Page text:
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Pinus armandii

Pinus armandii
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Product Information
Specification

Scientific name: Pinus armandii  Franchet  1884

Synonyms: Pinus armandii var. armandii, Pinus armandii var. farjonii Silba, Pinus armandii subsp. farjonii (Silba) Silba, Pinus armandii subsp. yuana Silba, Pinus excelsa var. chinensis Patschke, Pinus levis Lemée & H.Lév., Pinus scipioniformis Mast.

Infraspecific taxa: Pinus armandii var. dabeshanensis (W.C.Cheng & Y.W.Law) Silba  1990, Pinus armandii var. mastersiana (Hayata) Hayata  1908         

Common names: Armand pine, Armand's pine, Chinese white pine, David's pine (English), Hua shan song (Chinese)

 

Description

Tree to 25(-50) m tall, with trunk to 1(-2) m in diameter. Bark dark grayish brown, flaking and ultimately breaking up into small, square blocks at the base of large trees. Crown cylindrical, rather open, with widely spaced tiers of long, thin, horizontal branches bearing foliage only near their ends. Twigs grayish green to light grayish brown, hairless to transiently hairy. Buds about 7-10 mm long, slightly resinous. Needles in bundles of five (to seven), each needle (3-)6-15(-18) cm long, thin, flexible, and often drooping, with a kink near the base, lasting 2-3 years, dark green. Individual needles without stomates on the outer face, whitish green with wax over the stomates on the inner faces, with an undivided midvein, two small resin canals beneath the outer face either touching the epidermis or completely within the leaf tissue, usually with a third resin canal inside the leaf tissue near the corner between the two inner faces, and rarely with up to four additional resin canals scattered within the leaf tissue beneath any or all of the faces. Sheath 2-7 mm long, soon shed. Pollen cones 15-30 mm long, pale green with a reddish blush. Seed cones (5-)6-16(-20) cm long, egg- to elongate-shaped, with 70-100 scales, green or purple and sometimes a little waxy before maturity, ripening yellowish brown or reddish brown, gaping and releasing the seeds at maturity, on a stalk (1-)2-4 cm long. Seed scales angularly egg-shaped, thick and a little fleshy, particularly around the seeds, the diamond-shaped or triangular tip tapering from the thickest point to a diamond-shaped or triangular umbo that is straight to curled back. Seed body 8-15 mm long, plump, wingless or with a short, firmly attached wing 1-4(-7) mm long.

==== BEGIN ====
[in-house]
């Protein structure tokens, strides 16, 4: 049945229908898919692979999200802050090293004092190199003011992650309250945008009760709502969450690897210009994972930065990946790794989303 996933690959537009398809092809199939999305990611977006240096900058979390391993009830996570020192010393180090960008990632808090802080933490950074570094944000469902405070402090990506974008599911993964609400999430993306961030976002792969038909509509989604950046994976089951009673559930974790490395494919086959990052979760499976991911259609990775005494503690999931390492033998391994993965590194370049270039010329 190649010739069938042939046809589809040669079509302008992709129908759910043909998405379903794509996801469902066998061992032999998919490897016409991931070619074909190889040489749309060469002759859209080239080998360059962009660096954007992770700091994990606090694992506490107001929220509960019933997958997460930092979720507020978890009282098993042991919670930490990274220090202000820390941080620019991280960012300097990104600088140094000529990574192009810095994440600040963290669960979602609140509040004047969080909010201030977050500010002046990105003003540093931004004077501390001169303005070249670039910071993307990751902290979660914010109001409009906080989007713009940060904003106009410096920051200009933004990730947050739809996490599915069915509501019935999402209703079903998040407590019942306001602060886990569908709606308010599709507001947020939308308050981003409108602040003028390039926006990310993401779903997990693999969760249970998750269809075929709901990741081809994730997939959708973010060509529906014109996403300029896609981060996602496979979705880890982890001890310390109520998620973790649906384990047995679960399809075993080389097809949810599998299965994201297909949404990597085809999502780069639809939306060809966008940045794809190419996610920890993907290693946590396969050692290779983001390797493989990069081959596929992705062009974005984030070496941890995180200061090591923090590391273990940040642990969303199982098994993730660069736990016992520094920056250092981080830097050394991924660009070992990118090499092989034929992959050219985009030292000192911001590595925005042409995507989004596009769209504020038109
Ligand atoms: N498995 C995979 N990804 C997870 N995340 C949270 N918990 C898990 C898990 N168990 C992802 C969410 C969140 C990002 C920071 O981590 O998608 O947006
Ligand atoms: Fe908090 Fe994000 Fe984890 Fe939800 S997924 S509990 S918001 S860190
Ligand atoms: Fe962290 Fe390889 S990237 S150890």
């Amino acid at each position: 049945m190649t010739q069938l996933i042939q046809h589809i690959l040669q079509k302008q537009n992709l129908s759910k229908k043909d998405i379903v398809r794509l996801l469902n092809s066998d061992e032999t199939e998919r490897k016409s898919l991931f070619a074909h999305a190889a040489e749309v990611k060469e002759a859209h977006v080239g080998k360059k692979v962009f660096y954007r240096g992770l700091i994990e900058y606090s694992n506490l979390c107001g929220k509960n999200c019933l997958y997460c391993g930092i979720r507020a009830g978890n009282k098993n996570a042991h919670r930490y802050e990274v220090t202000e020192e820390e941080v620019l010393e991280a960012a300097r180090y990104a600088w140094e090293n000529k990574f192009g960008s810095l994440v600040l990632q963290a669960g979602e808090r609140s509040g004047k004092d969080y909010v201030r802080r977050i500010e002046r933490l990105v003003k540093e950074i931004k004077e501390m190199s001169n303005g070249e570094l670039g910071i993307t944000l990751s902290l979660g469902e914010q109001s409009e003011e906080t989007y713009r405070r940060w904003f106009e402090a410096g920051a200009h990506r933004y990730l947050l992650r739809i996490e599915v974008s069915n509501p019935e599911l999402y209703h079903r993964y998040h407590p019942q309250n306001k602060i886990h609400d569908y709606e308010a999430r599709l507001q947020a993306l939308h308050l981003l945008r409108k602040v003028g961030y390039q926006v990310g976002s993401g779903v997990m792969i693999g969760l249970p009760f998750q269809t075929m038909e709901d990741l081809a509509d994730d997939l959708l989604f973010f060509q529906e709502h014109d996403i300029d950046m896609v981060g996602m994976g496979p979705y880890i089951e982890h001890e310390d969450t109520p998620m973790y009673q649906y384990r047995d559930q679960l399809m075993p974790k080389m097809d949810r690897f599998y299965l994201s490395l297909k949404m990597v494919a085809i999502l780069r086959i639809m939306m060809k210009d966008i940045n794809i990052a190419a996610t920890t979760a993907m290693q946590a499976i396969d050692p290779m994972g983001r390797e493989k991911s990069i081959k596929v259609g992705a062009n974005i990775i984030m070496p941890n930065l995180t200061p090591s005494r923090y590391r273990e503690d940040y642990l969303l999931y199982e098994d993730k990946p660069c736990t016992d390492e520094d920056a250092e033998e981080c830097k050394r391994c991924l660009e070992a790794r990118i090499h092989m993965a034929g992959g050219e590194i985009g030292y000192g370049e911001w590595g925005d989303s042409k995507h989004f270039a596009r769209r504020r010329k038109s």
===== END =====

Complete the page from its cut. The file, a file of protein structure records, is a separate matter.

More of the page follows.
The species name honors Père Armand David (1826-1900), a French missionary and naturalist in southwestern China who collected the type specimen in Yunnan but is most famous, perhaps, for Père David’s deer.

Southern Japan, central and southern China. Usually mixed with other conifers and hardwoods on rocky slopes; (900-)1,000-2,500(-3,500) m.

 

Conservation Status

Red List Category & Criteria: Least Concern

Despite the threatened status of two of its two varieties the species as a whole remains Least Concern because these two varieties occupy only tiny sections of the total distribution and population.

Pinus armandii occurs in mountains at altitudes from 900 m to 3,500 m a.s.l.; usually in association with other conifers and seldom in pure stands. Common conifer genera in these mixed forests are Abies, Picea, Pseudotsuga, and in SW China also Larix. More often than these conifers, the pines tend to occupy rocky areas with thin soils where other trees, among them angiosperms, are less competitive.

Logging for local use could have impacted this common and widespread species. A governmental ban on logging in China probably has little impact, as this is not a commercial timber tree. The threat is therefore thought to be insubstantial.

This pine is a notable ornamental tree in China and it was introduced to France by Armand David in 1895. It remains an uncommon tree in gardens and parks outside China, but has spread to arboreta in many parts of the world. As a timber tree it is of limited value and exploited only for local use.

This species is present in some protected areas.

 

References

  • Farjon, A. (2010). A Handbook of the World's Conifers. Koninklijke Brill, Leiden.
  • Eckenwalder, J.E. (2009) Conifers of the World: The Complete Reference. Timber Press, Portland.
  • IUCN Red List of Threatened Species, International Union for Conservation of Nature and Natural Resources. Cambridge, UK /Gland, Switzerland

Copyright © Aljos Farjon, James E. Eckenwalder, IUCN, Conifers Garden. All rights reserved.

Product CodePIN2JMH481
Weight3 kg
Height30 - 50 cm
PropagationSeedling

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